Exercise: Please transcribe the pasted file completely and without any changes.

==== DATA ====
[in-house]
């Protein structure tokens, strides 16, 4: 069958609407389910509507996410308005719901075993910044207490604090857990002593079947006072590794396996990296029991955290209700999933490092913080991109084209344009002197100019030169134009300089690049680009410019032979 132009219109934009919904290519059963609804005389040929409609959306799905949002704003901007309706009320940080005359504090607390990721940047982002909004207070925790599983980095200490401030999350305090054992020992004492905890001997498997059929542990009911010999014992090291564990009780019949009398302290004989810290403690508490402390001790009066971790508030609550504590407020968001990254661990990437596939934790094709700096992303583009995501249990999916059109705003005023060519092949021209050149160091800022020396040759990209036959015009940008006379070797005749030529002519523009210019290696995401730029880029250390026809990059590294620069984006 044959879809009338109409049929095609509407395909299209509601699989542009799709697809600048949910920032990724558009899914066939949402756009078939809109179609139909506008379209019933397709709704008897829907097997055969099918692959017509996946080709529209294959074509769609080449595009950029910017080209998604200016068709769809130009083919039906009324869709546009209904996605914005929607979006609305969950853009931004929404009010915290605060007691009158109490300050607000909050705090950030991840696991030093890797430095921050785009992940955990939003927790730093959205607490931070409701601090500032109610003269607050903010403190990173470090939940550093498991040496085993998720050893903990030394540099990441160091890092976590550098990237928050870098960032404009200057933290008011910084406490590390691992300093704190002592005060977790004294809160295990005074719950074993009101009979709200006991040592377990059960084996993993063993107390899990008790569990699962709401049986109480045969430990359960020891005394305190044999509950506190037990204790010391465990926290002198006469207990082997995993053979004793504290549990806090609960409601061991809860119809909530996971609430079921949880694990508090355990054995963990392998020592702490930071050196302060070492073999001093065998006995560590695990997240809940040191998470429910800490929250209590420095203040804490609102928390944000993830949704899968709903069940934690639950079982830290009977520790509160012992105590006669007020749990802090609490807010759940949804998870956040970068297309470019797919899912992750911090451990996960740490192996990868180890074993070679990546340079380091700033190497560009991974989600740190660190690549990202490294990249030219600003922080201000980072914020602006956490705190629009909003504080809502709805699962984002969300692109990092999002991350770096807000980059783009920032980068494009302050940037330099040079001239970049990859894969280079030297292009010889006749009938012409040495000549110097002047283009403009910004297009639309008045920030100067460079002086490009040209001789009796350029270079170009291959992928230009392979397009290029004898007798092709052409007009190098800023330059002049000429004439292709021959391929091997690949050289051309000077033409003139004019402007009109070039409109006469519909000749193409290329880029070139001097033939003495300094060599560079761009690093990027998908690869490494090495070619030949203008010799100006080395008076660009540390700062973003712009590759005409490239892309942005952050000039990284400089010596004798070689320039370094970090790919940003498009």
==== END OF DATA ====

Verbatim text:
[in-house]
């Protein structure tokens, strides 16, 4: 069958609407389910509507996410308005719901075993910044207490604090857990002593079947006072590794396996990296029991955290209700999933490092913080991109084209344009002197100019030169134009300089690049680009410019032979 132009219109934009919904290519059963609804005389040929409609959306799905949002704003901007309706009320940080005359504090607390990721940047982002909004207070925790599983980095200490401030999350305090054992020992004492905890001997498997059929542990009911010999014992090291564990009780019949009398302290004989810290403690508490402390001790009066971790508030609550504590407020968001990254661990990437596939934790094709700096992303583009995501249990999916059109705003005023060519092949021209050149160091800022020396040759990209036959015009940008006379070797005749030529002519523009210019290696995401730029880029250390026809990059590294620069984006 044959879809009338109409049929095609509407395909299209509601699989542009799709697809600048949910920032990724558009899914066939949402756009078939809109179609139909506008379209019933397709709704008897829907097997055969099918692959017509996946080709529209294959074509769609080449595009950029910017080209998604200016068709769809130009083919039906009324869709546009209904996605914005929607979006609305969950853009931004929404009010915290605060007691009158109490300050607000909050705090950030991840696991030093890797430095921050785009992940955990939003927790730093959205607490931070409701601090500032109610003269607050903010403190990173470090939940550093498991040496085993998720050893903990030394540099990441160091890092976590550098990237928050870098960032404009200057933290008011910084406490590390691992300093704190002592005060977790004294809160295990005074719950074993009101009979709200006991040592377990059960084996993993063993107390899990008790569990699962709401049986109480045969430990359960020891005394305190044999509950506190037990204790010391465990926290002198006469207990082997995993053979004793504290549990806090609960409601061991809860119809909530996971609430079921949880694990508090355990054995963990392998020592702490930071050196302060070492073999001093065998006995560590695990997240809940040191998470429910800490929250209590420095203040804490609102928390944000993830949704899968709903069940934690639950079982830290009977520790509160012992105590006669007020749990802090609490807010759940949804998870956040970068297309470019797919899912992750911090451990996960740490192996990868180890074993070679990546340079380091700033190497560009991974989600740190660190690549990202490294990249030219600003922080201000980072914020602006956490705190629009909003504080809502709805699962984002969300692109990092999002991350770096807000980059783009920032980068494009302050940037330099040079001239970049990859894969280079030297292009010889006749009938012409040495000549110097002047283009403009910004297009639309008045920030100067460079002086490009040209001789009796350029270079170009291959992928230009392979397009290029004898007798092709052409007009190098800023330059002049000429004439292709021959391929091997690949050289051309000077033409003139004019402007009109070039409109006469519909000749193409290329880029070139001097033939003495300094060599560079761009690093990027998908690869490494090495070619030949203008010799100006080395008076660009540390700062973003712009590759005409490239892309942005952050000039990284400089010596004798070689320039370094970090790919940003498009």